10 The significant differences between the two prophecies lead us to conclude that they are not connected. Are we saying that the locusts described by Joel are not the same as the locusts presented in the book of Revelation? Yes. In the Bible, it is not unusual for a symbol to convey different meanings in different settings. For example, at Revelation 5:5, Jesus is called “the Lion of the tribe of Judah,” whereas at 1 Peter 5:8, the Devil is described as “a roaring lion.” In view of the questions raised by our present understanding, we need to look for another explanation of Joel’s prophecy. What could it be?
WHAT DOES IT MEAN?
11 A closer look at Joel’s prophecy in its context reveals that the prophet was predicting a military attack. (Joel 1:6; 2:1, 8, 11) Jehovah said that he would use his “great army” (Babylonian soldiers) to punish the disobedient Israelites. (Joel 2:25) The invading army is rightly called “the northerner” because the Babylonians would invade Israel from the north. (Joel 2:20) That army is likened to a well-organized swarm of locusts. Of them, Joel says: “Each [soldier] advances in his course. . . . Into the city they rush, on the wall they run. Onto the houses they climb, through the windows they enter like a thief.” (Joel 2:8, 9) Can you picture the scene? There are soldiers everywhere. There is nowhere to hide. No one can escape the sword of the Babylonians!
12. How was Joel’s prophecy about the locusts fulfilled?
12 Like locusts, the Babylonians (or, Chaldeans) invaded the city of Jerusalem in 607 B.C.E. The Bible reports: “The king of the Chaldeans, who killed their young men with the sword . . . , felt no compassion for young man or virgin, old or infirm. God gave everything into his hand. He burned down the house of the true God, tore down the wall of Jerusalem, burned all its fortified towers with fire, and destroyed everything of value.” (2 Chron. 36:17, 19) When the Babylonians were finished with the land, onlookers could only say: “It is a wasteland without man and beast, and it has been handed over to the Chaldeans.”—Jer. 32:43.
13 Some 200 years after Joel’s prophecy, Jehovah used Jeremiah to foretell something else about this attack. He said that a thorough search would be made for those Israelites who engaged in wicked practices—a search that would lead to their capture. “‘Here I am sending for many fishermen,’ declares Jehovah, ‘and they will fish for them. After that I will send for many hunters, and they will hunt them down on every mountain and every hill and out of the clefts of the crags. . . . I will repay the full amount due for their error and their sin.’” Neither the oceans nor the forests would be able to conceal the unrepentant Israelites from the Babylonian invaders.—Jer. 16:16, 18.
14. When was Joel 2:28, 29 fulfilled?
14 On a positive note, Joel now brings news of restoration. The land will be fruitful again. (Joel 2:23-26) Then at some point in the future, an ample supply of spiritual food will become available. “I will pour out my spirit on every sort of flesh,” says Jehovah, “and your sons and your daughters will prophesy . . . And even on my male slaves and female slaves I will pour out my spirit.” (Joel 2:28, 29) That outpouring of God’s spirit did not occur as soon as the Israelites were brought back from Babylon to their homeland. Rather, it took place centuries later, at Pentecost 33 C.E. How do we know?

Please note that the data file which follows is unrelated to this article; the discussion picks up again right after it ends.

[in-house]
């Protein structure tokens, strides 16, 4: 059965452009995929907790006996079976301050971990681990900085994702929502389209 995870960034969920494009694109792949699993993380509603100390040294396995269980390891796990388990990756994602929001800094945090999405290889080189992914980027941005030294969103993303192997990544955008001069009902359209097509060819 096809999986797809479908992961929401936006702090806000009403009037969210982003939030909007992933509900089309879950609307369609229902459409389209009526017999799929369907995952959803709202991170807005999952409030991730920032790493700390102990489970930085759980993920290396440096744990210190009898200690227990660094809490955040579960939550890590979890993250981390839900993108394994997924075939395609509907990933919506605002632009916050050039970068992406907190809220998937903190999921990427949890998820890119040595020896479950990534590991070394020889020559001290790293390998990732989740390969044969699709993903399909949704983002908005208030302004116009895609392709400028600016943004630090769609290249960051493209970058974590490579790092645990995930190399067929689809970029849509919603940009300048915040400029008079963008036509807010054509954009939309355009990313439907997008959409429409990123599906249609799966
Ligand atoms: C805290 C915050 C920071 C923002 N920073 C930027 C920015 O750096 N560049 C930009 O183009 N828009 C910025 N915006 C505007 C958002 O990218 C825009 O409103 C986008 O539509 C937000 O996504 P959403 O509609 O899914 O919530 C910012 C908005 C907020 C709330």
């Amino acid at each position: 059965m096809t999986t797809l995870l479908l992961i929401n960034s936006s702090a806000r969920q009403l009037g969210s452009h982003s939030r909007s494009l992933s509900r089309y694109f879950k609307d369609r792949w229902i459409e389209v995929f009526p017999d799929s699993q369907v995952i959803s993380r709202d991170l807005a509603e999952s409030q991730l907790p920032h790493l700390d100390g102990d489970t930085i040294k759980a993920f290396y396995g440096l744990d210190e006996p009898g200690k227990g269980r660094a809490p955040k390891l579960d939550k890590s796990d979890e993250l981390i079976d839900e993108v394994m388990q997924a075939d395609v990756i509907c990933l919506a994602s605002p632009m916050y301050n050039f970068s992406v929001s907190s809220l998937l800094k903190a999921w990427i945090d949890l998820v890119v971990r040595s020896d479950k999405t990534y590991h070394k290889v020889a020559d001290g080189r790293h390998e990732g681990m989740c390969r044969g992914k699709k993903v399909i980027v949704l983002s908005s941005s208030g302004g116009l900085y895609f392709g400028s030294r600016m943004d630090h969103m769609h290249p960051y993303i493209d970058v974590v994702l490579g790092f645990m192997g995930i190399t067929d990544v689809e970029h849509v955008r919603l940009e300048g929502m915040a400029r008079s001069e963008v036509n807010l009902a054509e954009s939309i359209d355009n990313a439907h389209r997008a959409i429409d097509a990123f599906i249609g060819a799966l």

15 Under inspiration, the apostle Peter applied Joel 2:28, 29 to an amazing event that took place on that day of Pentecost. About nine o’clock that morning, there was a miraculous outpouring of holy spirit that moved those who received it to begin speaking “about the magnificent things of God.” (Acts 2:11) Under inspiration, Peter used slightly different wording when quoting Joel’s prophecy. Did you notice what adjustment he made? (Read Acts 2:16, 17.) Instead of beginning the quotation with the words “after that,” Peter said: “And in the last days”—in this context, the last days of the Jewish system of things—God’s spirit would be poured out “on every sort of flesh.” This indicates that considerable time had passed before Joel’s prophecy was fulfilled.
16. What effect did God’s spirit have on the preaching work in the first century, and what about today?
16 It was after that remarkable outpouring of God’s spirit in the first century that the preaching work began to go forward to the greatest extent. By the time the apostle Paul wrote his letter to the Colossians, about 61 C.E., he could describe the good news as being preached “in all creation under heaven.” (Col. 1:23) In Paul’s day, “all creation” meant the world as it was then known. With the help of Jehovah’s powerful holy spirit, the preaching work has expanded much more in our day—“to the ends of the earth”!—Acts 13:47; see the box “I Will Pour Out My Spirit.”
WHAT HAS CHANGED?
17. How has our understanding of Joel’s prophecy about the locusts changed?
17 What has changed? We now have a more accurate understanding of the prophecy found at Joel 2:7-9. Simply put, these verses refer, not to our zealous preaching work, but to the activity of the Babylonian army that invaded Jerusalem in 607 B.C.E.
18. What has not changed about Jehovah’s people?
18 What has not changed? Jehovah’s people continue to preach the good news everywhere, using every possible avenue to do so. (Matt. 24:14) No governmental restriction can prevent us from carrying out the commission to preach. And with Jehovah’s blessing, we are more active than ever, courageously preaching the good news of the Kingdom! We humbly continue to look to Jehovah for his guidance in understanding Bible prophecy, confident that when the time is right, he will lead us “into all the truth”!—John 16:13.
SONG 97 Life Depends on God’s Word
^ par. 5 For many years we have believed that the prophecy recorded in Joel chapters 1 and 2 foretells our modern-day preaching activity. However, there are four good reasons why it appears that an adjustment should be made in our understanding of this portion of Joel’s prophecy. What are those reasons?